Another packaging concept is realized with the use of so-called flip chips. The flip chip is a semiconductor device that has conductive layers formed on its top surface, external electrical interconnects can be made to these conductive layers by wire bonding selected points of the conductive layers to surrounding circuitry or interconnect lines. For instance, if CMOS devices are created using the flip chip concept, the VSS and VDD voltage that is needed for the operation of the device can be supplied through selected vias or contact pads in the top surface of the CMOS device. The top surface of the flip chip is further provided with so-called solder bumps. At the time of assembly of the flip chip, the chip is turned over (flipped over) so that the solder bumps are now facing downwards and toward the circuit board, typically a printed circuit board, on which the flip chip is to be mounted. The solder bumps (on the now downward facing surface of the flip chip) are aligned with and brought into contact with contact pads that are for this purpose created in the top surface of the circuit board. The solder bumps are, by means of solder reflow or any other means, connected to the contact pads of the circuit board.
In advanced microelectronic packaging of integrated circuits, particularly high-speed, high-density packaging for main frame computer applications, the chips are often mounted on multi-chip modules such as polyimide substrates, which contain buried wiring patterns to conduct electrical signals between various chips. These modules usually contain multiple layers of interconnect metallization separated by alternating layers of an isolating dielectric whose function is to serve as electrical isolation between the metal features. Any conductor material that is used in a multilevel interconnect has to satisfy certain essential requirements such as low resistivity, resistance to electromigration, adhesion to the underlying substrate material, stability (both electrical and mechanical) and ease of processing.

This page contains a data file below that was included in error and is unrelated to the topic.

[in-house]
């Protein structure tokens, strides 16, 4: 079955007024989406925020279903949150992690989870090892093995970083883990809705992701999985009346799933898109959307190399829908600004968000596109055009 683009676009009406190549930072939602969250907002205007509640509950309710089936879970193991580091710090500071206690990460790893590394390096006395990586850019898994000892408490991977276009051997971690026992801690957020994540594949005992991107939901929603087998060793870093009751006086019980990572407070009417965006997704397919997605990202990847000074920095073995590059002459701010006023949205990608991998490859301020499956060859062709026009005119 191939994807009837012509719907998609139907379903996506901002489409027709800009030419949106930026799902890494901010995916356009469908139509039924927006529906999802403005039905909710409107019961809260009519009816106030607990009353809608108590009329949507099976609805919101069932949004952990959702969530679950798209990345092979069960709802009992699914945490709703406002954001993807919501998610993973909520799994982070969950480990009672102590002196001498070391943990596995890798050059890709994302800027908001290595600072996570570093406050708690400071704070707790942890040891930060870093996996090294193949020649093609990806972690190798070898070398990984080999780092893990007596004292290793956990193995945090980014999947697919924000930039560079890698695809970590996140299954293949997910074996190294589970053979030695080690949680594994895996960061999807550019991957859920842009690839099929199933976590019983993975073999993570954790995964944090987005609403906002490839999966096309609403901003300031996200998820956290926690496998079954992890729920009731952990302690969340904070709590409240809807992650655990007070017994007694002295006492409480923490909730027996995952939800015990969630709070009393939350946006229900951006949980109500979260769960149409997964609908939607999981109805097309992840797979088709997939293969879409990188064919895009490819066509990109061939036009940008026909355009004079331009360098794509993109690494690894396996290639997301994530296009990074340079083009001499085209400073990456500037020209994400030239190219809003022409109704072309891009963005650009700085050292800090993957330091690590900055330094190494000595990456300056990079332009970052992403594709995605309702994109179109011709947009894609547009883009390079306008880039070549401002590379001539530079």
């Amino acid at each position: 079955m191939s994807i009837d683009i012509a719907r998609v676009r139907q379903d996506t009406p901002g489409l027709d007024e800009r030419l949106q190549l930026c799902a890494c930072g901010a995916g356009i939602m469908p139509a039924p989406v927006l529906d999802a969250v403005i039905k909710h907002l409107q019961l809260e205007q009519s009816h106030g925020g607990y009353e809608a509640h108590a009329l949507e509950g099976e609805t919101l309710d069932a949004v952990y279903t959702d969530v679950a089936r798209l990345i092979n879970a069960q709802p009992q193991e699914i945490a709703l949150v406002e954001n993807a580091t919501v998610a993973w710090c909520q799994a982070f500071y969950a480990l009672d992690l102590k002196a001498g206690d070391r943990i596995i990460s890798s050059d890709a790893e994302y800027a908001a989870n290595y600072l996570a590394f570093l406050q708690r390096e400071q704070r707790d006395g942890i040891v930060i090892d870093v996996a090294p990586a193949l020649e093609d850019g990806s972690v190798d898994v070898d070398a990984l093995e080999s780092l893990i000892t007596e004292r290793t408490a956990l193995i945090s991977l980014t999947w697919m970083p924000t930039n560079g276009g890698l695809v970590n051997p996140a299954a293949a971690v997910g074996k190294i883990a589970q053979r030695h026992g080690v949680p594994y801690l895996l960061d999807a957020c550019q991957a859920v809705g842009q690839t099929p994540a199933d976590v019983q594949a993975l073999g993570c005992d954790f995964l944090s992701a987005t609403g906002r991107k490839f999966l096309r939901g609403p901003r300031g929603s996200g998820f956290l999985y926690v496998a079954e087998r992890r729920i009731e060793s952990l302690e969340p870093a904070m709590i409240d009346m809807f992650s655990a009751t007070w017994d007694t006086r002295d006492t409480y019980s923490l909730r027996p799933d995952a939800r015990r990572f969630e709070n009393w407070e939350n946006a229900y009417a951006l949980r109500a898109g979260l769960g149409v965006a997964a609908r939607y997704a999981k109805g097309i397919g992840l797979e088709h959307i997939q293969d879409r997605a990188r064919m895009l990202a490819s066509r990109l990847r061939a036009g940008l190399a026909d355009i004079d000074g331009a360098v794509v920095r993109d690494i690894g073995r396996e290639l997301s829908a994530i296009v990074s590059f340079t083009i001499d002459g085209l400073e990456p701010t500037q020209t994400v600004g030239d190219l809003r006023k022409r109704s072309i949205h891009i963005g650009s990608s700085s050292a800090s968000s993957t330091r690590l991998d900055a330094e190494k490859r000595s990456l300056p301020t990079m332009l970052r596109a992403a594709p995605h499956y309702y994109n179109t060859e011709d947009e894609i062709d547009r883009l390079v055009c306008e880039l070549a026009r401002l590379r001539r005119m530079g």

It is clear from the above that, in a typical semiconductor device package, the device can be mounted or positioned in a package and further connected to interconnect lines of the device package by bond wires or solder bumps. For this purpose the to be packaged semiconductor device is provided with pads (bond pads) that are, for ease of access, mounted around the perimeter of the device. Wires are connected from the bond pads to the supporting circuit board or to other means of providing interconnect lines such as Tape Automated Bonding (TAB) device packages. For the packaging techniques that are used, the requirements that are imposed on the method of packaging universally address the same concerns and limitations. These concerns and limitations are imposed by considerations of the (type of) device that is being packaged, by the number of the devices that are mounted within one package, by electrical performance of the individual devices in the package and the impact of the package on the electrical performance, by thermal considerations and the like. In addition, the cost that is incurred in creating semiconductor packages may have a significant impact on the package that is used. For this reason, universality of the package, whereby the package can be used to package a variety of different semiconductor devices, is a desired objective. In addition and most importantly, the package must be of a nature where the package protects the packaged device from the environment.